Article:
A Bradbury baby grand piano, which currently has a temporary home at UnCorked Glens Falls, is a link to the golden age of American piano manufacturing. This golden age started out during the Victorian age and lasted for more than 50 years. Through the efforts of Stephen Gallucci and Esmond Lyons, it was being restored and managed to find its way to the display at UnCorked Glens Falls to benefit Art in the Public Eye.
“This piano was thrown in a back room ready to be junked. It was on its side, and the lid was cracked,” stated Stephen, who admired the now restored baby grand, a Bradbury built way back in the 1930s in New York. During the peak period of the industry, there were millions of pianos being produced by over thousands of small firms. In fact, America alone supplied above half of the world’s pianos. Domestic sales during that period went as high as 364,000 instruments per year. Sadly, most of the instruments have either already been destroyed or are destined for landfills in this modern age. However, Stephen has a vision of his own.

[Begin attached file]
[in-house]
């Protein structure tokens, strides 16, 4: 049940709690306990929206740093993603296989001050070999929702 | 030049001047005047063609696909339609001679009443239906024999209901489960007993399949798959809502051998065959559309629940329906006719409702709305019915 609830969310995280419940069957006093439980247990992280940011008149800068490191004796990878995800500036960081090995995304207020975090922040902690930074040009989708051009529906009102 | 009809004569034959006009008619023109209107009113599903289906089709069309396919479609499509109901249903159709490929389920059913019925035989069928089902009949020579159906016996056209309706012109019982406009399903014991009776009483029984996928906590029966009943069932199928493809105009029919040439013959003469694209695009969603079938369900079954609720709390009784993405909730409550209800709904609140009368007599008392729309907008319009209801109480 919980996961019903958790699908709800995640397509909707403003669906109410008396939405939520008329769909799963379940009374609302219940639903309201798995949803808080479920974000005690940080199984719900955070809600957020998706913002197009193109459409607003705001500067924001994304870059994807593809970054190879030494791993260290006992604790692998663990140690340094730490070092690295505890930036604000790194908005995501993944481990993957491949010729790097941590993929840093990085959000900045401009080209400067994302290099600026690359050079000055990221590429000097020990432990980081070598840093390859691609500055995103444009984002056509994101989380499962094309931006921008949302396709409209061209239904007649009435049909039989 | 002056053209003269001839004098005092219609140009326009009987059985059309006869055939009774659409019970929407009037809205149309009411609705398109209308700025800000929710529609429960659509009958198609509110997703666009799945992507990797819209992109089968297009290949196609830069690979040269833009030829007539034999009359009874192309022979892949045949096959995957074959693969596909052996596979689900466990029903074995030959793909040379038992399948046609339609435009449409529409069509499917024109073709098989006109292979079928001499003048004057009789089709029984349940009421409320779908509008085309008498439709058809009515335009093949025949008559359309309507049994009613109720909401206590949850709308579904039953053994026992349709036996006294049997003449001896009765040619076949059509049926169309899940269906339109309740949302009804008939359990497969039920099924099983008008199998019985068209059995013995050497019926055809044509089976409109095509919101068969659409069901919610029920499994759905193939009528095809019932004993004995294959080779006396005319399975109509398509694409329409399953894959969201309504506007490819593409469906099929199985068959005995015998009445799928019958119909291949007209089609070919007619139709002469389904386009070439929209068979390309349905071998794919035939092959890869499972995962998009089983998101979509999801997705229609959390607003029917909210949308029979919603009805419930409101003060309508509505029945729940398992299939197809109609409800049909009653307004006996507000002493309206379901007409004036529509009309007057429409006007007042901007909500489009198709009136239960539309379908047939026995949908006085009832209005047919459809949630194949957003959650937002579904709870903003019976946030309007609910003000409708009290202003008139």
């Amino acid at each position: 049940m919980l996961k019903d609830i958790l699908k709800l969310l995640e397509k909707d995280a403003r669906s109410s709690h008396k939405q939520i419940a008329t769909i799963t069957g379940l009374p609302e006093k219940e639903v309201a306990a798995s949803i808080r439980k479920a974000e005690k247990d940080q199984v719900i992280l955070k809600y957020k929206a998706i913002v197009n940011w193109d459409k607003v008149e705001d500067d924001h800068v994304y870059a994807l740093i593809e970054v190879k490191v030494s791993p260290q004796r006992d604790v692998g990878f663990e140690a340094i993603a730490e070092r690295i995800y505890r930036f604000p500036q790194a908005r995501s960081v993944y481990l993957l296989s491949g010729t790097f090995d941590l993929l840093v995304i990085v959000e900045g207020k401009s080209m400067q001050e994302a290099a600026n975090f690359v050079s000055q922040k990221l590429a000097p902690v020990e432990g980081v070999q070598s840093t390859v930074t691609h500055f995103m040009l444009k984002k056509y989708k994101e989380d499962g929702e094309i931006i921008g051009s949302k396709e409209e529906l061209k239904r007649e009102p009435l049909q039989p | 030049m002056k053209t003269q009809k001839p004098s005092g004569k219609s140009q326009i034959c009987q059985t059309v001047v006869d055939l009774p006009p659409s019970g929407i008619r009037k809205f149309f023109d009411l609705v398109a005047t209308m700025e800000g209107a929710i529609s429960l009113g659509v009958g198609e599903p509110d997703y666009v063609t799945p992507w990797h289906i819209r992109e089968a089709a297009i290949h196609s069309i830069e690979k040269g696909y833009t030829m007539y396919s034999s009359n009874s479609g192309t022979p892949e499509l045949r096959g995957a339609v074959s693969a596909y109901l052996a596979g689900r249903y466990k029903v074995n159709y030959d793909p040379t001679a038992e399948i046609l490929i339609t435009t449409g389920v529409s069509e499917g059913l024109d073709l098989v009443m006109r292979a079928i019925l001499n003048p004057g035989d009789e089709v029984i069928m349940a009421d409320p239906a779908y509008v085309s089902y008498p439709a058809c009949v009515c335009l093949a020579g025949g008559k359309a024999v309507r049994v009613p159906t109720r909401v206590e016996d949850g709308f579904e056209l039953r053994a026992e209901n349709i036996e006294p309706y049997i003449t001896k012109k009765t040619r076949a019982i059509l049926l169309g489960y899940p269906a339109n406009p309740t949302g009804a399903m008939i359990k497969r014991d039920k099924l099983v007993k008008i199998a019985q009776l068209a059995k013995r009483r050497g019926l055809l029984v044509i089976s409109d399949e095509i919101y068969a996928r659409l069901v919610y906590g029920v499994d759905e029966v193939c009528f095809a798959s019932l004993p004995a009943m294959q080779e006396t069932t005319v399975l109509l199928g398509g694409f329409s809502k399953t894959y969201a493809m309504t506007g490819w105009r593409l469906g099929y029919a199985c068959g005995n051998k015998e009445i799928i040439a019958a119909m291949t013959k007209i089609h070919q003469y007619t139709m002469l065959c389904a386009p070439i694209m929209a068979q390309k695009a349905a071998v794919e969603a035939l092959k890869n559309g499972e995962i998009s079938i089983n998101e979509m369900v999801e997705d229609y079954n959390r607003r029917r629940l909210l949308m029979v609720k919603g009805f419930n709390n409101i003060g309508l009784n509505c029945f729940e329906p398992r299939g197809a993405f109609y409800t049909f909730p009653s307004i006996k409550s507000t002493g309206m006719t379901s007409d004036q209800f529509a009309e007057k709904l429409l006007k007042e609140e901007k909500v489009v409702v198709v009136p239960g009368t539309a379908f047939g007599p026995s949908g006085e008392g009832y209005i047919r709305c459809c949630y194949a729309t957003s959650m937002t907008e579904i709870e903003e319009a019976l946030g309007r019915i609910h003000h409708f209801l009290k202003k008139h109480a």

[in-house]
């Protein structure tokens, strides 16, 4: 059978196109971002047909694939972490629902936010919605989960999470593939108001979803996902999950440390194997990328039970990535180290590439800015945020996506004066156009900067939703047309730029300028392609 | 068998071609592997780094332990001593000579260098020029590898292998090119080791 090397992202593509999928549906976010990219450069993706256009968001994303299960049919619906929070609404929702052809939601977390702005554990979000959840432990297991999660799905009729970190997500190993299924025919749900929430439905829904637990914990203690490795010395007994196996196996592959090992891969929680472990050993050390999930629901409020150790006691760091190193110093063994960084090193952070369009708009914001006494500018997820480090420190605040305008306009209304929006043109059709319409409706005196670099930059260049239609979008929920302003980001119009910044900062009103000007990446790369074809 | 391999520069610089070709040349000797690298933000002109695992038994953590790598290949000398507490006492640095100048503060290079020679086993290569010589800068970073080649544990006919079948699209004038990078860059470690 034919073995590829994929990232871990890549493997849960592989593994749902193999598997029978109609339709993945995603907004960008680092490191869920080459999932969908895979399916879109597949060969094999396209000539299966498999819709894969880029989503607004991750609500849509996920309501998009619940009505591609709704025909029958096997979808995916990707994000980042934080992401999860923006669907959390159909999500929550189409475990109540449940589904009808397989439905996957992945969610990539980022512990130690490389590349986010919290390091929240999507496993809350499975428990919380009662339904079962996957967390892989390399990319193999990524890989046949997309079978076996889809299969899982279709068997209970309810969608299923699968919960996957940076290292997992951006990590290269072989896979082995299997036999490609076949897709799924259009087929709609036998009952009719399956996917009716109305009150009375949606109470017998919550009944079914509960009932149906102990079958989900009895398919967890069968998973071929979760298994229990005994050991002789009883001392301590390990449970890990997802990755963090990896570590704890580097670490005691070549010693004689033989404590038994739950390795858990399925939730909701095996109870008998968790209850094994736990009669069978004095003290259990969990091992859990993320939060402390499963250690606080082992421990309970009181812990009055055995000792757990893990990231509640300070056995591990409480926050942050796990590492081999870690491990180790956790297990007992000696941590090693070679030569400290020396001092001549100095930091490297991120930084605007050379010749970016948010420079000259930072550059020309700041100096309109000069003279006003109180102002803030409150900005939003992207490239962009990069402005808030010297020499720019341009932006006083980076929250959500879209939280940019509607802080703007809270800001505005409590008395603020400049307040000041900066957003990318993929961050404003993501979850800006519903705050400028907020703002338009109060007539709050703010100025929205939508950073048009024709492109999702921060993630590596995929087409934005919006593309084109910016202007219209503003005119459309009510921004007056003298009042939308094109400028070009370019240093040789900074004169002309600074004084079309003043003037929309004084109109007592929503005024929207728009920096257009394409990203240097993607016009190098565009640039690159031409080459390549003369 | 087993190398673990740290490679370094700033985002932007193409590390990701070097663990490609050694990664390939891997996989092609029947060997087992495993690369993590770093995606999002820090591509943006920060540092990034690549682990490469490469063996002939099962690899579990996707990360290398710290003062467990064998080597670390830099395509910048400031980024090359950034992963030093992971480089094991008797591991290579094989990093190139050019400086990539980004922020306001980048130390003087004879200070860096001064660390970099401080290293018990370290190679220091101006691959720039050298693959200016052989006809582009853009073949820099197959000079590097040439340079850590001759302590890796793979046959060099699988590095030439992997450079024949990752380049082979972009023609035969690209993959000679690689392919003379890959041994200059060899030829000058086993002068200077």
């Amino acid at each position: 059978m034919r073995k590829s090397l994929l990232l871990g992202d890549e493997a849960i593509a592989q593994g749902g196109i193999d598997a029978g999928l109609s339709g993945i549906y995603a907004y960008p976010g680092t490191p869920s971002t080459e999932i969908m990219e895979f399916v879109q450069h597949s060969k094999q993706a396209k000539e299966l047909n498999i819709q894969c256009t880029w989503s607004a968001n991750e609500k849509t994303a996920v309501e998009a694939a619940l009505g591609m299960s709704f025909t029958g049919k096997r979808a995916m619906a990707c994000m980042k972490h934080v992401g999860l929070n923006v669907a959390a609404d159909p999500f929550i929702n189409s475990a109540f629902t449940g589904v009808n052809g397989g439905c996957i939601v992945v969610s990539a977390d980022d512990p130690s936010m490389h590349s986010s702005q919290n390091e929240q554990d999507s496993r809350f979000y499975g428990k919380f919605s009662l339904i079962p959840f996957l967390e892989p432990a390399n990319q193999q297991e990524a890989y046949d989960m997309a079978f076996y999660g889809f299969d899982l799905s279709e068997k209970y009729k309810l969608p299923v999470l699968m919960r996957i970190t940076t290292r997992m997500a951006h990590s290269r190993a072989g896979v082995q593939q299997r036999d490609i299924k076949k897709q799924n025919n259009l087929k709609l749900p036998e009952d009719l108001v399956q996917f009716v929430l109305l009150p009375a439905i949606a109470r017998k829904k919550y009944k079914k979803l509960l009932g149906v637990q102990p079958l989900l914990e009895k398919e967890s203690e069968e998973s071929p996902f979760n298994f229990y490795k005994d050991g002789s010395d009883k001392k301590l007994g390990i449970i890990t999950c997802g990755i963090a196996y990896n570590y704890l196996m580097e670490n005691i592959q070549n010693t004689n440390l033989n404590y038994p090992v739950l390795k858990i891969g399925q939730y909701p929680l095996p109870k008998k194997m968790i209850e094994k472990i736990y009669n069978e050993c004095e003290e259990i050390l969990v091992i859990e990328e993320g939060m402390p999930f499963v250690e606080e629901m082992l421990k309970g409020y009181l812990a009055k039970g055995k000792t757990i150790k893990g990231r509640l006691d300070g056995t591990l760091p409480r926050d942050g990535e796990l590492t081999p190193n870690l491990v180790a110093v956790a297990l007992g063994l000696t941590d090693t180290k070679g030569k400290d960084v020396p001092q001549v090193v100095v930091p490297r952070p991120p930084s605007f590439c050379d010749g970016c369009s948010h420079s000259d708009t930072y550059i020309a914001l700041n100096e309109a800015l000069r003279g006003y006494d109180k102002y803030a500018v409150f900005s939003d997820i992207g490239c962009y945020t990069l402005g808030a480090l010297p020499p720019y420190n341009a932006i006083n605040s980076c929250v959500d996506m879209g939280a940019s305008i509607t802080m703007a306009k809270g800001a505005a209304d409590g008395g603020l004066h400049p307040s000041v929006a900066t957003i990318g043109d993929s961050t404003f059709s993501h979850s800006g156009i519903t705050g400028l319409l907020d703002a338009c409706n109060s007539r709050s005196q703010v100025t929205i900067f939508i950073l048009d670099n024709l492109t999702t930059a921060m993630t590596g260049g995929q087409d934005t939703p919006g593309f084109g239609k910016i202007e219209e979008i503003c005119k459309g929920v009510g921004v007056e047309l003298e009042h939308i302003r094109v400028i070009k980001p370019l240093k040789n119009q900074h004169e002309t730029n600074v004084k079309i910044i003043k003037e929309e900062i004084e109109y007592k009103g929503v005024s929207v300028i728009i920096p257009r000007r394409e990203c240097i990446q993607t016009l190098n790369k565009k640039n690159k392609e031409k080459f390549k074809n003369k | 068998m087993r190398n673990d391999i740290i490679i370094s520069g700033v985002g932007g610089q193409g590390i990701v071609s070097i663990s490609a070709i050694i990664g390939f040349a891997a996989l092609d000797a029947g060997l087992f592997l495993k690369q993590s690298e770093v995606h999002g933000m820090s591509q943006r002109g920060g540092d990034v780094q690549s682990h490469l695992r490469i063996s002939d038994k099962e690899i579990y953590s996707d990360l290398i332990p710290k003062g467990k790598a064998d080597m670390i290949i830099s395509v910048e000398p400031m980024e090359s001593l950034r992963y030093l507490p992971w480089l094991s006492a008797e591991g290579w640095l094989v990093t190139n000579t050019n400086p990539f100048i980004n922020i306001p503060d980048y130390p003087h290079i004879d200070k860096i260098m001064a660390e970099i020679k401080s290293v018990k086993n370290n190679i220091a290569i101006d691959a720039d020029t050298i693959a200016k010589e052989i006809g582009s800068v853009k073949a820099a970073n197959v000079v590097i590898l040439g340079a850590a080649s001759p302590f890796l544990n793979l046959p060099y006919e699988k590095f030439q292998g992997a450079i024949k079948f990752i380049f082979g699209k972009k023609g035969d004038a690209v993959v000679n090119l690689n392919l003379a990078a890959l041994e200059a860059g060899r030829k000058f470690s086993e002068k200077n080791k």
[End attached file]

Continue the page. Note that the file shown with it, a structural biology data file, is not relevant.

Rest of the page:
By working alongside Glens Falls artist Esmond Lyons, he has greater hopes of bringing a greater appreciation towards the musical artifacts, a piano at a time. “Esmond and I got into restoring lesser-known American piano brands because we both were appalled by people junking them. For example, if they were not Steinways or Mason & Hamlins, they would just get thrown out. To me, all of the thousands of American piano companies that existed are just as important, and they all have something unique to offer,” he explained.
As for the refurbished Bradbury, it is set to find a permanent residence in the fall. The piano is being raffled as a benefit for Art in the Public Eye, where the winner will eventually be announced in November during the nonprofit’s annual autumn party. “The piano is beautiful and uniquely restored. We will be planning a few events during the year to showcase the piano by having musicians play it,” said Liz Wilcox, president of the arts organization.
Way back in time, before iPods and even vinyl records came about, pianos were pretty much the center of entertainment in the majority of homes. “This piano represents the last epoch of self-sufficiency in America. We just want to find a really great home for it. I want it to go to someone who has an aesthetic awareness. We think music and art are good buddies,” added Esmond. For more information, do check it out here.